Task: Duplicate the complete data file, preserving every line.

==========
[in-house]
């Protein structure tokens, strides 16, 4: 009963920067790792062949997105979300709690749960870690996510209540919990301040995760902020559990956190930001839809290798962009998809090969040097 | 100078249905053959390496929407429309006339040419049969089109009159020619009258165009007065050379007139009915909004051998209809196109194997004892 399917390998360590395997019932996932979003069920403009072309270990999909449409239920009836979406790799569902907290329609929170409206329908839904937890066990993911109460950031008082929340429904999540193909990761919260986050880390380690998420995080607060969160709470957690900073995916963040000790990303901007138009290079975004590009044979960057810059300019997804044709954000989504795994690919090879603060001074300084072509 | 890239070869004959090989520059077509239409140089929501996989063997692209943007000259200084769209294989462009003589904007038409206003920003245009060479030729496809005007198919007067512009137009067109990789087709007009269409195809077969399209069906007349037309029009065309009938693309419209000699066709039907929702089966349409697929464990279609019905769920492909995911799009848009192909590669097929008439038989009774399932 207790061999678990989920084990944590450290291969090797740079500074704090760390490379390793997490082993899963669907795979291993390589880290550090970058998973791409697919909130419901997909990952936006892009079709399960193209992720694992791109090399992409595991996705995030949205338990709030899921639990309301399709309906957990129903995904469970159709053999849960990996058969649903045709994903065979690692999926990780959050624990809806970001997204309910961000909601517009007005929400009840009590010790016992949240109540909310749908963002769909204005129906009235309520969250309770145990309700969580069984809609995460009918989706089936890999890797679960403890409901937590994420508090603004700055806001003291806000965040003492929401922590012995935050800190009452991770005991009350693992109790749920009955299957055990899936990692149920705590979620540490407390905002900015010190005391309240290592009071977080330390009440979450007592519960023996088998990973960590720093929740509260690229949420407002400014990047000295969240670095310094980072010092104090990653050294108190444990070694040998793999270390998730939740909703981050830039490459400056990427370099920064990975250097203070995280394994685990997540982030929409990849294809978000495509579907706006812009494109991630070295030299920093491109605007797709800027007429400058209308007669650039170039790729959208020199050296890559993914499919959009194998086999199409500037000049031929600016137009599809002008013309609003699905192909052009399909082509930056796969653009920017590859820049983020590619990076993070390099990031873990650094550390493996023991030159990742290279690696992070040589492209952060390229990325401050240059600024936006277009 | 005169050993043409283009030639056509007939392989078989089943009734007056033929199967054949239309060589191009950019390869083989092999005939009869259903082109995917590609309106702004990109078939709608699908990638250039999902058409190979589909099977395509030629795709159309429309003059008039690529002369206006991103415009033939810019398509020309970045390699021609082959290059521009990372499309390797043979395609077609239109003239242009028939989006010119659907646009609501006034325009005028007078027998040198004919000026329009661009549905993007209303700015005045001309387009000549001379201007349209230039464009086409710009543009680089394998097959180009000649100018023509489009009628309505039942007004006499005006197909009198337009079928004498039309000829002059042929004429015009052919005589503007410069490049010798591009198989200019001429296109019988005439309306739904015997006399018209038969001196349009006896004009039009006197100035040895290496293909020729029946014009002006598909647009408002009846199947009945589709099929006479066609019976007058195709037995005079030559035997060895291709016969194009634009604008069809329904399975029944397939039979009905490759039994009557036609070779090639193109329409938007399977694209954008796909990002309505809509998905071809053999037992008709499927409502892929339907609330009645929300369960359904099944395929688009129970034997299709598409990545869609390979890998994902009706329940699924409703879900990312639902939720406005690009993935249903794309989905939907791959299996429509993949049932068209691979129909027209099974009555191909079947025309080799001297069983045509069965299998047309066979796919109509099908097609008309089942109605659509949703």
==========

[in-house]
């Protein structure tokens, strides 16, 4: 009963920067790792062949997105979300709690749960870690996510209540919990301040995760902020559990956190930001839809290798962009998809090969040097 | 100078249905053959390496929407429309006339040419049969089109009159020619009258165009007065050379007139009915909004051998209809196109194997004892 399917390998360590395997019932996932979003069920403009072309270990999909449409239920009836979406790799569902907290329609929170409206329908839904937890066990993911109460950031008082929340429904999540193909990761919260986050880390380690998420995080607060969160709470957690900073995916963040000790990303901007138009290079975004590009044979960057810059300019997804044709954000989504795994690919090879603060001074300084072509 | 890239070869004959090989520059077509239409140089929501996989063997692209943007000259200084769209294989462009003589904007038409206003920003245009060479030729496809005007198919007067512009137009067109990789087709007009269409195809077969399209069906007349037309029009065309009938693309419209000699066709039907929702089966349409697929464990279609019905769920492909995911799009848009192909590669097929008439038989009774399932 207790061999678990989920084990944590450290291969090797740079500074704090760390490379390793997490082993899963669907795979291993390589880290550090970058998973791409697919909130419901997909990952936006892009079709399960193209992720694992791109090399992409595991996705995030949205338990709030899921639990309301399709309906957990129903995904469970159709053999849960990996058969649903045709994903065979690692999926990780959050624990809806970001997204309910961000909601517009007005929400009840009590010790016992949240109540909310749908963002769909204005129906009235309520969250309770145990309700969580069984809609995460009918989706089936890999890797679960403890409901937590994420508090603004700055806001003291806000965040003492929401922590012995935050800190009452991770005991009350693992109790749920009955299957055990899936990692149920705590979620540490407390905002900015010190005391309240290592009071977080330390009440979450007592519960023996088998990973960590720093929740509260690229949420407002400014990047000295969240670095310094980072010092104090990653050294108190444990070694040998793999270390998730939740909703981050830039490459400056990427370099920064990975250097203070995280394994685990997540982030929409990849294809978000495509579907706006812009494109991630070295030299920093491109605007797709800027007429400058209308007669650039170039790729959208020199050296890559993914499919959009194998086999199409500037000049031929600016137009599809002008013309609003699905192909052009399909082509930056796969653009920017590859820049983020590619990076993070390099990031873990650094550390493996023991030159990742290279690696992070040589492209952060390229990325401050240059600024936006277009 | 005169050993043409283009030639056509007939392989078989089943009734007056033929199967054949239309060589191009950019390869083989092999005939009869259903082109995917590609309106702004990109078939709608699908990638250039999902058409190979589909099977395509030629795709159309429309003059008039690529002369206006991103415009033939810019398509020309970045390699021609082959290059521009990372499309390797043979395609077609239109003239242009028939989006010119659907646009609501006034325009005028007078027998040198004919000026329009661009549905993007209303700015005045001309387009000549001379201007349209230039464009086409710009543009680089394998097959180009000649100018023509489009009628309505039942007004006499005006197909009198337009079928004498039309000829002059042929004429015009052919005589503007410069490049010798591009198989200019001429296109019988005439309306739904015997006399018209038969001196349009006896004009039009006197100035040895290496293909020729029946014009002006598909647009408002009846199947009945589709099929006479066609019976007058195709037995005079030559035997060895291709016969194009634009604008069809329904399975029944397939039979009905490759039994009557036609070779090639193109329409938007399977694209954008796909990002309505809509998905071809053999037992008709499927409502892929339907609330009645929300369960359904099944395929688009129970034997299709598409990545869609390979890998994902009706329940699924409703879900990312639902939720406005690009993935249903794309989905939907791959299996429509993949049932068209691979129909027209099974009555191909079947025309080799001297069983045509069965299998047309066979796919109509099908097609008309089942109605659509949703």